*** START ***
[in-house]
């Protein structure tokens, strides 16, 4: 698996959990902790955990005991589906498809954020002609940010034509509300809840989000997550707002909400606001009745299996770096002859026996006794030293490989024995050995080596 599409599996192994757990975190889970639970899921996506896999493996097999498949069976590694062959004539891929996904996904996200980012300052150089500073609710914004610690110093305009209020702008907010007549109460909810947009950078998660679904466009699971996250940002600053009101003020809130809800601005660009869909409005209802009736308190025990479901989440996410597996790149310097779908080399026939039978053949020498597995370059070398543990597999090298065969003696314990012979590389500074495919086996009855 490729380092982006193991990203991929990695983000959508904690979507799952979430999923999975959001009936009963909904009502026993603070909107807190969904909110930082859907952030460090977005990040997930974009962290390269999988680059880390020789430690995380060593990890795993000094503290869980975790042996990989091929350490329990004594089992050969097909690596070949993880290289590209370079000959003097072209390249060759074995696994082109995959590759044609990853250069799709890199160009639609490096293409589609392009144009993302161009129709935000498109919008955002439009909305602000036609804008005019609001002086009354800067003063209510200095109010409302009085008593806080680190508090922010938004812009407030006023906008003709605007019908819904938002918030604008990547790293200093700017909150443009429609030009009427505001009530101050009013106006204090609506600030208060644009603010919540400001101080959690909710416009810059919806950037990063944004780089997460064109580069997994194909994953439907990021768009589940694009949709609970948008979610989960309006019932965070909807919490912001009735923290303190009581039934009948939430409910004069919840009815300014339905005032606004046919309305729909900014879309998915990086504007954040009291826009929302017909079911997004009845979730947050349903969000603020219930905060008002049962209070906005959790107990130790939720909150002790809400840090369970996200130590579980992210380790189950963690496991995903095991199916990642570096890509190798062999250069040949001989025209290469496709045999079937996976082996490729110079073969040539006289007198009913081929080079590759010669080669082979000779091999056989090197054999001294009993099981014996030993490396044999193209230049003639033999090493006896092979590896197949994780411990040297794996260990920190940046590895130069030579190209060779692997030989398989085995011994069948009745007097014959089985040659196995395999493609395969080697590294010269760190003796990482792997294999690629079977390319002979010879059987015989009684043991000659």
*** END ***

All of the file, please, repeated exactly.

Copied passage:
[in-house]
């Protein structure tokens, strides 16, 4: 698996959990902790955990005991589906498809954020002609940010034509509300809840989000997550707002909400606001009745299996770096002859026996006794030293490989024995050995080596 599409599996192994757990975190889970639970899921996506896999493996097999498949069976590694062959004539891929996904996904996200980012300052150089500073609710914004610690110093305009209020702008907010007549109460909810947009950078998660679904466009699971996250940002600053009101003020809130809800601005660009869909409005209802009736308190025990479901989440996410597996790149310097779908080399026939039978053949020498597995370059070398543990597999090298065969003696314990012979590389500074495919086996009855 490729380092982006193991990203991929990695983000959508904690979507799952979430999923999975959001009936009963909904009502026993603070909107807190969904909110930082859907952030460090977005990040997930974009962290390269999988680059880390020789430690995380060593990890795993000094503290869980975790042996990989091929350490329990004594089992050969097909690596070949993880290289590209370079000959003097072209390249060759074995696994082109995959590759044609990853250069799709890199160009639609490096293409589609392009144009993302161009129709935000498109919008955002439009909305602000036609804008005019609001002086009354800067003063209510200095109010409302009085008593806080680190508090922010938004812009407030006023906008003709605007019908819904938002918030604008990547790293200093700017909150443009429609030009009427505001009530101050009013106006204090609506600030208060644009603010919540400001101080959690909710416009810059919806950037990063944004780089997460064109580069997994194909994953439907990021768009589940694009949709609970948008979610989960309006019932965070909807919490912001009735923290303190009581039934009948939430409910004069919840009815300014339905005032606004046919309305729909900014879309998915990086504007954040009291826009929302017909079911997004009845979730947050349903969000603020219930905060008002049962209070906005959790107990130790939720909150002790809400840090369970996200130590579980992210380790189950963690496991995903095991199916990642570096890509190798062999250069040949001989025209290469496709045999079937996976082996490729110079073969040539006289007198009913081929080079590759010669080669082979000779091999056989090197054999001294009993099981014996030993490396044999193209230049003639033999090493006896092979590896197949994780411990040297794996260990920190940046590895130069030579190209060779692997030989398989085995011994069948009745007097014959089985040659196995395999493609395969080697590294010269760190003796990482792997294999690629079977390319002979010879059987015989009684043991000659």